KE-EMu is the storage database used by Manchester Museum to catalogue the entire collection at the musuem. It is termed as a ‘collections management system’ and can store data on where the object is located in the musuem, where the object is from (geographically), and, most importantly, what the object actually is!
During the past two weeks I’ve been getting my head around the uses and applications of KE-EMu. It really is an indespensible tool in the museum curator’s arsenal. It makes it relatively straight-forward to source and locate an object. This means that we can gather objects together for an artist only moments after knowing they are about to arrive. However, the system is only as good as the custodians of the objects allow it to be. If you don’t put an object back in it’s correct location, then KE-EMu is made redundant and your life is made a lot more difficult as a result (it’s also immensly frustrating when things aren’t where they’re supposed to be according to KE-EMu!)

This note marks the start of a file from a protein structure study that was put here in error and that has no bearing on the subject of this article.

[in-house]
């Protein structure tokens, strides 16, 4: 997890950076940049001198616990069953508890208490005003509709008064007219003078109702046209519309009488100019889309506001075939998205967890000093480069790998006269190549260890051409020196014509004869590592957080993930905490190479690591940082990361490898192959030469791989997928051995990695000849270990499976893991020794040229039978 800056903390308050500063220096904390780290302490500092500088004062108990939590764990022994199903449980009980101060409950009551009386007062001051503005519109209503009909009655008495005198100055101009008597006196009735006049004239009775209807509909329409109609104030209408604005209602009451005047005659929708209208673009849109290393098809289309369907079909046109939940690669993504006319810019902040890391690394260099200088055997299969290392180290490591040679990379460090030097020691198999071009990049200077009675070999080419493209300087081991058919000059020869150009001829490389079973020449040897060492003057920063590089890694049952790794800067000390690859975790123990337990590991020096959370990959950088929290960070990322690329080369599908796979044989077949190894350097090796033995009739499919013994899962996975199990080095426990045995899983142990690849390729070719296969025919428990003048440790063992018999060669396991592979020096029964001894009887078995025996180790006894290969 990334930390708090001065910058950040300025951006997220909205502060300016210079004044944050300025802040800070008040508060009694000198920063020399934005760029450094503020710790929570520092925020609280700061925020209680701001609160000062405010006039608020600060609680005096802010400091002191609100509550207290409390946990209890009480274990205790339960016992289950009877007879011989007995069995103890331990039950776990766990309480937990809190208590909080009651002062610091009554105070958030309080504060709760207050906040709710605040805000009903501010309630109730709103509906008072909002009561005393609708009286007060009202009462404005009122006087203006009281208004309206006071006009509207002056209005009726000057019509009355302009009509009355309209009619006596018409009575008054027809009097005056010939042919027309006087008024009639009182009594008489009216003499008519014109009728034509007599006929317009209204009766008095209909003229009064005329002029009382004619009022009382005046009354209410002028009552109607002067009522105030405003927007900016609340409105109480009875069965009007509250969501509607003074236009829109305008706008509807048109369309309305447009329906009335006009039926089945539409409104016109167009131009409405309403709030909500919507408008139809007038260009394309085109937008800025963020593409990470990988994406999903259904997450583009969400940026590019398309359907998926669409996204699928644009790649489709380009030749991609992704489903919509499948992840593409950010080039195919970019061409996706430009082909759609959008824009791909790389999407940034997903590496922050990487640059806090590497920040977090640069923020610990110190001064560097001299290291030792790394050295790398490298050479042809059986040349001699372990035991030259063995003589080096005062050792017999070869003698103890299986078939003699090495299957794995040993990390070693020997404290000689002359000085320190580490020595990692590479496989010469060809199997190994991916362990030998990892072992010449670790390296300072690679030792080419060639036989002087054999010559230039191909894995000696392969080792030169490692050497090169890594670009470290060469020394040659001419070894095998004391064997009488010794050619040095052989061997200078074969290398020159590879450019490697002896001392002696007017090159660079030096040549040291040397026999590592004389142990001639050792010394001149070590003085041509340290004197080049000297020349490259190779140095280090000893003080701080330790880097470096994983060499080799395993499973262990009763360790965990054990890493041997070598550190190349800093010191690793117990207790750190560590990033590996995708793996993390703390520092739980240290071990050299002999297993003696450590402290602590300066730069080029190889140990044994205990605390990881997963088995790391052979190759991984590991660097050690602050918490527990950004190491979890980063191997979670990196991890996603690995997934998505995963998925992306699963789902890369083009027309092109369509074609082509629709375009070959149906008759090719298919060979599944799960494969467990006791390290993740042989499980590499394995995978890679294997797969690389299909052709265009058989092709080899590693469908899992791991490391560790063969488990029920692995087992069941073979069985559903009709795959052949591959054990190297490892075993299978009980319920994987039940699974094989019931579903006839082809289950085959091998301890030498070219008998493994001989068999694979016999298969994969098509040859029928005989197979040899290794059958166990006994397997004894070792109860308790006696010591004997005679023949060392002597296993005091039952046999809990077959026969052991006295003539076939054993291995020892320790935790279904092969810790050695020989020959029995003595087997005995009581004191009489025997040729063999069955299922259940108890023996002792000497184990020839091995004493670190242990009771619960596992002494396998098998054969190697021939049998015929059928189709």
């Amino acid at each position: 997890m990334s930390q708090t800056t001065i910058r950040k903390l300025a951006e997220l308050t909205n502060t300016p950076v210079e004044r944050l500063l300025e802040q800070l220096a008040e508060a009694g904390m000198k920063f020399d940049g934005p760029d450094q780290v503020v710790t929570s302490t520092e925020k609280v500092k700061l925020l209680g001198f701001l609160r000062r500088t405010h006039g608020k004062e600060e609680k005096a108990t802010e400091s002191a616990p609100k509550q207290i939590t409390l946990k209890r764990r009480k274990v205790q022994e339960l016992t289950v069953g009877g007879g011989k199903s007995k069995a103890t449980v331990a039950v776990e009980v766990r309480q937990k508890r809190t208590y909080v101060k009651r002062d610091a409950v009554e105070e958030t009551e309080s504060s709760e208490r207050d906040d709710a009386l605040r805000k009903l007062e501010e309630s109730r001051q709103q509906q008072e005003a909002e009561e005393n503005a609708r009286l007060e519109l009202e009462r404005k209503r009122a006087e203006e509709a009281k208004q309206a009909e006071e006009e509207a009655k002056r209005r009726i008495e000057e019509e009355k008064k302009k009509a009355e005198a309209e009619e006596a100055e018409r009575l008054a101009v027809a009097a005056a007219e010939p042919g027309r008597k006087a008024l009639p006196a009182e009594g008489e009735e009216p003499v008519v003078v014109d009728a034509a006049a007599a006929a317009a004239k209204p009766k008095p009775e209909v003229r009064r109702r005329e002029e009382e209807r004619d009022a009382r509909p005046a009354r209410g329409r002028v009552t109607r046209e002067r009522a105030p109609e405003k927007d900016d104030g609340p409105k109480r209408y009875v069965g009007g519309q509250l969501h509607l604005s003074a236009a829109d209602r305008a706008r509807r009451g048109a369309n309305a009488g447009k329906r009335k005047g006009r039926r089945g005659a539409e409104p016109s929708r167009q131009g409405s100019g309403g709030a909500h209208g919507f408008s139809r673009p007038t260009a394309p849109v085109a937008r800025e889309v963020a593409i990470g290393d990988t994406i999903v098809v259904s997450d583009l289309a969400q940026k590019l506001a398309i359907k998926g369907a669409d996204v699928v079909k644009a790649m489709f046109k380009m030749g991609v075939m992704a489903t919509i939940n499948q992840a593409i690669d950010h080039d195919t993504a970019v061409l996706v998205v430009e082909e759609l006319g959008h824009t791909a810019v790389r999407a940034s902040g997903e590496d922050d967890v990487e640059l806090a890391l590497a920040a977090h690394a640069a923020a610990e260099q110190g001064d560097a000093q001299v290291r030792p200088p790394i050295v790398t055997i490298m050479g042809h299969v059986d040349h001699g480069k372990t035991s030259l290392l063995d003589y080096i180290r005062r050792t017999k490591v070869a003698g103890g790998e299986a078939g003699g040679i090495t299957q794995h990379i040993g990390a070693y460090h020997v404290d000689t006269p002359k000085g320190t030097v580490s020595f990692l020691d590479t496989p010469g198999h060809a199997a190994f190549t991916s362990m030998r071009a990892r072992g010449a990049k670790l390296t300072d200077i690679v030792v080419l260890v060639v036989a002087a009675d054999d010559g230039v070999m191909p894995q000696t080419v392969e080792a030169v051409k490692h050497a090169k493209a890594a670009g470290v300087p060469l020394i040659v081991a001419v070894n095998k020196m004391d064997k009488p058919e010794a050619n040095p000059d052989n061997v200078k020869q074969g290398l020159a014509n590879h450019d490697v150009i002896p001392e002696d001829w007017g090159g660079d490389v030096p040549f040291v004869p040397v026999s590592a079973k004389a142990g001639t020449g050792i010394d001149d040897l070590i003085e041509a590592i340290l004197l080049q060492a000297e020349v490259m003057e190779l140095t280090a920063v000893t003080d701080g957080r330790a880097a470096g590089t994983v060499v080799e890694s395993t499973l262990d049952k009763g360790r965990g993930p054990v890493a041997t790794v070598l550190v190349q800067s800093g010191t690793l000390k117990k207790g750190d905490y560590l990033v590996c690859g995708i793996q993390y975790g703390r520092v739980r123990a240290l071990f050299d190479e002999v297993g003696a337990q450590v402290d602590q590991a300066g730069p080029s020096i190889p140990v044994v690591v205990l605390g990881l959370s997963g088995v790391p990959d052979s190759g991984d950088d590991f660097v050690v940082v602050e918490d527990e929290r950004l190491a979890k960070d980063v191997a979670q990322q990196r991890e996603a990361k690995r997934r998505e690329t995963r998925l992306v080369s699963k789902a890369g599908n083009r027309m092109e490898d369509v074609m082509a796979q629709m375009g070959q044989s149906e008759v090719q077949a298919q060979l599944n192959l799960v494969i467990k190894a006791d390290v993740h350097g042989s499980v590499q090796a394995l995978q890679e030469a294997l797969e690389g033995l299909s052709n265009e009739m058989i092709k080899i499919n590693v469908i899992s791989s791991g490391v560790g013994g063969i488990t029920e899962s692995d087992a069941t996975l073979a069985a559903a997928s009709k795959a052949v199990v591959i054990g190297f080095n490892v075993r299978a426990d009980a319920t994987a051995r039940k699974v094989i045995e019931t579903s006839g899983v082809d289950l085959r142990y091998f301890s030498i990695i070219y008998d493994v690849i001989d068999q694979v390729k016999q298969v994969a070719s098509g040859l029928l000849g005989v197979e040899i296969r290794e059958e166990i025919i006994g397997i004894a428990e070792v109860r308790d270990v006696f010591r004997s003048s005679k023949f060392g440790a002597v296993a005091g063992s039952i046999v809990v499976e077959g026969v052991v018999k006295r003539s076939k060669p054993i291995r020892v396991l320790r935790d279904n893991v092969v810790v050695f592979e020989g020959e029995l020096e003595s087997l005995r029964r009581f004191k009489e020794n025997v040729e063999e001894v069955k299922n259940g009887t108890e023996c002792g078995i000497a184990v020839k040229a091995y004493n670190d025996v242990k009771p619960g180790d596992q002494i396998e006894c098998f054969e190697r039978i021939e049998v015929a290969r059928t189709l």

The data (such as location and number of specimens etc.) is often extracted and inputted onto KE-EMu by volunteers. The work is vital in opening up access to the collection to all and keeping account of the extent of the museum’s collection. The old maxim certainly applies that if you don’t know what you’ve got then you can’t make the most of it. KE-EMu helps everyone involved in museums and the public at large to get the most out of the collection.